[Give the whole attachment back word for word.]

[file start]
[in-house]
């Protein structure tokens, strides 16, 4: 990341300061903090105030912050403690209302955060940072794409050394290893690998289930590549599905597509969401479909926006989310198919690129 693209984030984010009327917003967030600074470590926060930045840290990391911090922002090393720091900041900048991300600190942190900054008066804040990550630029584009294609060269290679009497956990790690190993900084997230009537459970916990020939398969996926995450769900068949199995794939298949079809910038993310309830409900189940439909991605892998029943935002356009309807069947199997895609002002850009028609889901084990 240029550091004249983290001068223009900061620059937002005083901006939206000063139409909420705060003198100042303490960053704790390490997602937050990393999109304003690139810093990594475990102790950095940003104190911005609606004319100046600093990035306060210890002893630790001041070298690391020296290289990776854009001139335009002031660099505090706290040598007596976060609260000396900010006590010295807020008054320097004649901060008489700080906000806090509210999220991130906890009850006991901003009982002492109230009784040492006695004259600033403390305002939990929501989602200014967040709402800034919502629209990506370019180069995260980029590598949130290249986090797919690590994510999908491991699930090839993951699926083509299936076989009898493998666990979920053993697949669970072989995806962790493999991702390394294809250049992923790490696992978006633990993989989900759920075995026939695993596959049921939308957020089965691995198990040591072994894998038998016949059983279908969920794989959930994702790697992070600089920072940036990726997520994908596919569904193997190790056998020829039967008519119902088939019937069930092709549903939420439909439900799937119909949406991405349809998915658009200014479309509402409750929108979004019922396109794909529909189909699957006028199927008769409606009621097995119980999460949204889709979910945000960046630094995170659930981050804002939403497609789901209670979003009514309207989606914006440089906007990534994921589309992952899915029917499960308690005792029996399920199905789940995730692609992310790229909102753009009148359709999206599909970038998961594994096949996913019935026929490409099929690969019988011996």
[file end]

[in-house]
């Protein structure tokens, strides 16, 4: 990341300061903090105030912050403690209302955060940072794409050394290893690998289930590549599905597509969401479909926006989310198919690129 693209984030984010009327917003967030600074470590926060930045840290990391911090922002090393720091900041900048991300600190942190900054008066804040990550630029584009294609060269290679009497956990790690190993900084997230009537459970916990020939398969996926995450769900068949199995794939298949079809910038993310309830409900189940439909991605892998029943935002356009309807069947199997895609002002850009028609889901084990 240029550091004249983290001068223009900061620059937002005083901006939206000063139409909420705060003198100042303490960053704790390490997602937050990393999109304003690139810093990594475990102790950095940003104190911005609606004319100046600093990035306060210890002893630790001041070298690391020296290289990776854009001139335009002031660099505090706290040598007596976060609260000396900010006590010295807020008054320097004649901060008489700080906000806090509210999220991130906890009850006991901003009982002492109230009784040492006695004259600033403390305002939990929501989602200014967040709402800034919502629209990506370019180069995260980029590598949130290249986090797919690590994510999908491991699930090839993951699926083509299936076989009898493998666990979920053993697949669970072989995806962790493999991702390394294809250049992923790490696992978006633990993989989900759920075995026939695993596959049921939308957020089965691995198990040591072994894998038998016949059983279908969920794989959930994702790697992070600089920072940036990726997520994908596919569904193997190790056998020829039967008519119902088939019937069930092709549903939420439909439900799937119909949406991405349809998915658009200014479309509402409750929108979004019922396109794909529909189909699957006028199927008769409606009621097995119980999460949204889709979910945000960046630094995170659930981050804002939403497609789901209670979003009514309207989606914006440089906007990534994921589309992952899915029917499960308690005792029996399920199905789940995730692609992310790229909102753009009148359709999206599909970038998961594994096949996913019935026929490409099929690969019988011996």